by Peter Schiff, Schiff Gold:
Central banks added a net of 39.8 tons of gold in May, according to the latest data from the World Gold Council. May purchases maintained the pace we’ve seen through the first four months of the year and was slightly above the four-month average of 35 tons.
So far in 2020, central banks have added a net of 181 tons of gold to their reserves. That’s about 31% lower than the total through the same period last year. The lower rate of purchases in 2020 was entirely expected given the strength of central bank buying both in 2018 and 2019.
Central bank demand came in at 650.3 tons last year. That was the second-highest level of annual purchases for 50 years, just slightly below the 2018 net purchases of 656.2 tons. According to the WGC, 2018 marked the highest level of annual net central bank gold purchases since the suspension of dollar convertibility into gold in 1971, and the second-highest annual total on record.
The World Gold Council bases its data on information submitted to the International Monetary Fund.
Continuing a trend we’ve seen throughout 2020, Turkey drove central bank gold-buying in May, adding 36.8 tons. That brings its total reserves to roughly 561 tons. The Turkish lira dropped to all-time lows in early May. Analysts told CNBC that rapidly shrinking foreign reserves, inflation and currency devaluation are showing no signs of abating. The Turkish central bank is frantically trying to backstop its currency. Meanwhile, Turkey is selling dollars. According to Bloomberg, state banks sold roughly $1.1 billion of foreign currency in just two days in May.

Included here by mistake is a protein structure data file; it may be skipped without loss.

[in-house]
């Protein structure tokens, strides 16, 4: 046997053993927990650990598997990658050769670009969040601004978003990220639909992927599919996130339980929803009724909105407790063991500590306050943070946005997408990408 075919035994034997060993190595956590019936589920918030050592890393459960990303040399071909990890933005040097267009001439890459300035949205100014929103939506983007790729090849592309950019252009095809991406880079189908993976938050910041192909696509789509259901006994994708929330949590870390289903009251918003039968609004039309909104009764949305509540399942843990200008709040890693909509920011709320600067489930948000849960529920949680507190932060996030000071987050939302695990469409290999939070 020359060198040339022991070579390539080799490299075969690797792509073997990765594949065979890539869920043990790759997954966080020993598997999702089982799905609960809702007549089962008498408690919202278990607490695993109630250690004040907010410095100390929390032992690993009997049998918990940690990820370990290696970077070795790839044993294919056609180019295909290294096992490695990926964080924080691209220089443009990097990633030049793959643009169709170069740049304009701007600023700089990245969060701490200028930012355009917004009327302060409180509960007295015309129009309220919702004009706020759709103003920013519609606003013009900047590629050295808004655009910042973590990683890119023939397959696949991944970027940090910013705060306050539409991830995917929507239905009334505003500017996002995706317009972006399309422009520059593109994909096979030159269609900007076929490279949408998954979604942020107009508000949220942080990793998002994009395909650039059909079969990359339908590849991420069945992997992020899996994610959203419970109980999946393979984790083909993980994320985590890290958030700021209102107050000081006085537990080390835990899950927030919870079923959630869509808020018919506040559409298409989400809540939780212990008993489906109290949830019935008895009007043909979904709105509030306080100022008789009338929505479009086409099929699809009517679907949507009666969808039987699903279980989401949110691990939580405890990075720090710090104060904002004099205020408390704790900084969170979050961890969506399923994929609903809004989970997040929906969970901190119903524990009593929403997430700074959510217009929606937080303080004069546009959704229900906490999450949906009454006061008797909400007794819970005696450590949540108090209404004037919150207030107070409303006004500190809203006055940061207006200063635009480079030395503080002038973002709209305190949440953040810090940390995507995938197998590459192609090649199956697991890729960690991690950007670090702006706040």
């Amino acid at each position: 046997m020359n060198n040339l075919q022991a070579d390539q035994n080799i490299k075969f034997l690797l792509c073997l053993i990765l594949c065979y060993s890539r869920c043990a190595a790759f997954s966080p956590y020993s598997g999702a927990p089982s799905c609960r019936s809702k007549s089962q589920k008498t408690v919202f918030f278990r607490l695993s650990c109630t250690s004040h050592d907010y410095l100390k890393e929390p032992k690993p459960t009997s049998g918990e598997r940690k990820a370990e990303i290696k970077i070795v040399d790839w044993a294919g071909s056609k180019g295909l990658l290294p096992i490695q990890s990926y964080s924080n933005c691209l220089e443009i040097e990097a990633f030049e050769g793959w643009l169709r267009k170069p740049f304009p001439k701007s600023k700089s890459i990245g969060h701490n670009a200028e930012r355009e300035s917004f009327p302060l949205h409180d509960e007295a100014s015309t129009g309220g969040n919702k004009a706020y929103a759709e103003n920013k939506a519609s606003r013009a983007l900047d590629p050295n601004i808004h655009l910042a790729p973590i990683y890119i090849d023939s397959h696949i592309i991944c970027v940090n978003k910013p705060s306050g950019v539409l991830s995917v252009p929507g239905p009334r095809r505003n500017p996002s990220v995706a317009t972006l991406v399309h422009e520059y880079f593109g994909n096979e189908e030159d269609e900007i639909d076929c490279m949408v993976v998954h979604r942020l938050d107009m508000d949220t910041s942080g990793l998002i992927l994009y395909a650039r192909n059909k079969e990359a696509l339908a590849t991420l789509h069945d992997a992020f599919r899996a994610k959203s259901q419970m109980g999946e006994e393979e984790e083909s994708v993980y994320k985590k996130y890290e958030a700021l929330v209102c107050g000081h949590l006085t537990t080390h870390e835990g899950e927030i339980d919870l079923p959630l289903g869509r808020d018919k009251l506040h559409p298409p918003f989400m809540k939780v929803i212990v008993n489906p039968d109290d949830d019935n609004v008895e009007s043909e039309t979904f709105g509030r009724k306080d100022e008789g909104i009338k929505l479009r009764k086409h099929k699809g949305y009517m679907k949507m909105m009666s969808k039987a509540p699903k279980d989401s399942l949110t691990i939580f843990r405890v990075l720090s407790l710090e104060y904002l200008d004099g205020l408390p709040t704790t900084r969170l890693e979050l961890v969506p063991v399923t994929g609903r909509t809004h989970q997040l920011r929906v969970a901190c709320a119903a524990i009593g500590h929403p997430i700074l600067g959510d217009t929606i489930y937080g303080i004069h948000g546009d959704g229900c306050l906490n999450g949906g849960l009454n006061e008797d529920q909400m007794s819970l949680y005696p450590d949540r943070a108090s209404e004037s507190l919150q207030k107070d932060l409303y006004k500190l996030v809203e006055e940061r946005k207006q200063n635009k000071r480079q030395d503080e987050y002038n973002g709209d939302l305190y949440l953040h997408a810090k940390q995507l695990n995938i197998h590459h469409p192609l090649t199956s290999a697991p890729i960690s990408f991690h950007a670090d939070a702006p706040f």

Uzbekistan was the other major buyer of gold in May, adding 6.8 tons of gold to its reserves. The Uzbeks were big buyers in 2019, but have primarily been sellers this year.
Russia bought a half-ton of gold in May. In March, the Central Bank of Russia announced a plan to suspend gold-purchases for the time being, effective April 1. But there was immediate pressure on the bank to resume purchases. In early April, Russian banks asked the Central Bank of Russia to resume buying gold for its reserves as gold exports were hobbled by the coronavirus pandemic. In a letter released on April 29, the Russian central bank said it did not see any need to resume buying gold at the time, but added it would continue to monitor the situation in both the global gold market and the banking sector.
Mongolia was the only big seller in May, shrinking its gold reserves by 3.3 tons. Columbia sold 0.9 tons of the yellow metal.
For the eighth straight month, the People’s Bank of China did not report any gold purchases. It’s not uncommon for China to go silent and then suddenly announce a large increase in reserves.
Many analysts believe China holds far more gold than it officially reveals. As Jim Rickards pointed out on Mises Daily back in 2015, many people speculate that China keeps several thousand tons of gold “off the books” in a separate entity called the State Administration for Foreign Exchange (SAFE). Given the political dynamics and the ongoing trade war, it seems unlikely the Chinese suddenly stopped increasing their gold reserves in 2016.
The World Gold Council says it expects central bank demand for gold to continue in the near-term.
As we noted in our Q1 2020 Gold Demand Trends report, the case for central banks holding gold remains strong. Especially considering the economic uncertainty caused by the COVID-19 pandemic.”
The WGC 2020 Central Bank Survey found that 20% of central banks globally plan to expand their gold holdings in the next 12 months.
Factors related to the economic environment – such as negative interest rates – were overwhelming drivers of these planned purchases. This was supported by gold’s role as a safe haven in times of crisis, as well as its lack of default risk.”